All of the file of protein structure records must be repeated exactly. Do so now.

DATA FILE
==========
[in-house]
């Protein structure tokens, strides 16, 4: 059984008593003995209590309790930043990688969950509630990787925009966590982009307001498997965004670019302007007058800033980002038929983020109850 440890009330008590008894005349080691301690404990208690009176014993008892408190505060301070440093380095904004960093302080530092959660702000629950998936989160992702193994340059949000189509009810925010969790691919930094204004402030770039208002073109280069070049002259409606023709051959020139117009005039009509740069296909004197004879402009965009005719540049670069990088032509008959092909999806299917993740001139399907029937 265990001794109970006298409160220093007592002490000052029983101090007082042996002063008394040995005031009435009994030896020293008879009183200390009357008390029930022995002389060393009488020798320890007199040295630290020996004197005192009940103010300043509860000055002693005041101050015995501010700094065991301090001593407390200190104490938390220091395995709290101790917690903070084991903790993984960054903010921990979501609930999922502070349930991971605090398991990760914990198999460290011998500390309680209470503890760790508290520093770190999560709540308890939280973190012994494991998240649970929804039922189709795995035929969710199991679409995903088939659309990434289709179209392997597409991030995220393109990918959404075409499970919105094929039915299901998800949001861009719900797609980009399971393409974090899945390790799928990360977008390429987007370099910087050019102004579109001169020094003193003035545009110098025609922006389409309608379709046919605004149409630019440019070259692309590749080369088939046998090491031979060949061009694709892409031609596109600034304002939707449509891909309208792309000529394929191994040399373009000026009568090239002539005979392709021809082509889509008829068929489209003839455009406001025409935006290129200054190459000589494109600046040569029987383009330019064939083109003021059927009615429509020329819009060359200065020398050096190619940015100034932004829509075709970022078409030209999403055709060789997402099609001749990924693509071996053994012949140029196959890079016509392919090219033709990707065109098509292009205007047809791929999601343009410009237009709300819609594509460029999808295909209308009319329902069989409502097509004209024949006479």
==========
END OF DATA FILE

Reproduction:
[in-house]
């Protein structure tokens, strides 16, 4: 059984008593003995209590309790930043990688969950509630990787925009966590982009307001498997965004670019302007007058800033980002038929983020109850 440890009330008590008894005349080691301690404990208690009176014993008892408190505060301070440093380095904004960093302080530092959660702000629950998936989160992702193994340059949000189509009810925010969790691919930094204004402030770039208002073109280069070049002259409606023709051959020139117009005039009509740069296909004197004879402009965009005719540049670069990088032509008959092909999806299917993740001139399907029937 265990001794109970006298409160220093007592002490000052029983101090007082042996002063008394040995005031009435009994030896020293008879009183200390009357008390029930022995002389060393009488020798320890007199040295630290020996004197005192009940103010300043509860000055002693005041101050015995501010700094065991301090001593407390200190104490938390220091395995709290101790917690903070084991903790993984960054903010921990979501609930999922502070349930991971605090398991990760914990198999460290011998500390309680209470503890760790508290520093770190999560709540308890939280973190012994494991998240649970929804039922189709795995035929969710199991679409995903088939659309990434289709179209392997597409991030995220393109990918959404075409499970919105094929039915299901998800949001861009719900797609980009399971393409974090899945390790799928990360977008390429987007370099910087050019102004579109001169020094003193003035545009110098025609922006389409309608379709046919605004149409630019440019070259692309590749080369088939046998090491031979060949061009694709892409031609596109600034304002939707449509891909309208792309000529394929191994040399373009000026009568090239002539005979392709021809082509889509008829068929489209003839455009406001025409935006290129200054190459000589494109600046040569029987383009330019064939083109003021059927009615429509020329819009060359200065020398050096190619940015100034932004829509075709970022078409030209999403055709060789997402099609001749990924693509071996053994012949140029196959890079016509392919090219033709990707065109098509292009205007047809791929999601343009410009237009709300819609594509460029999808295909209308009319329902069989409502097509004209024949006479």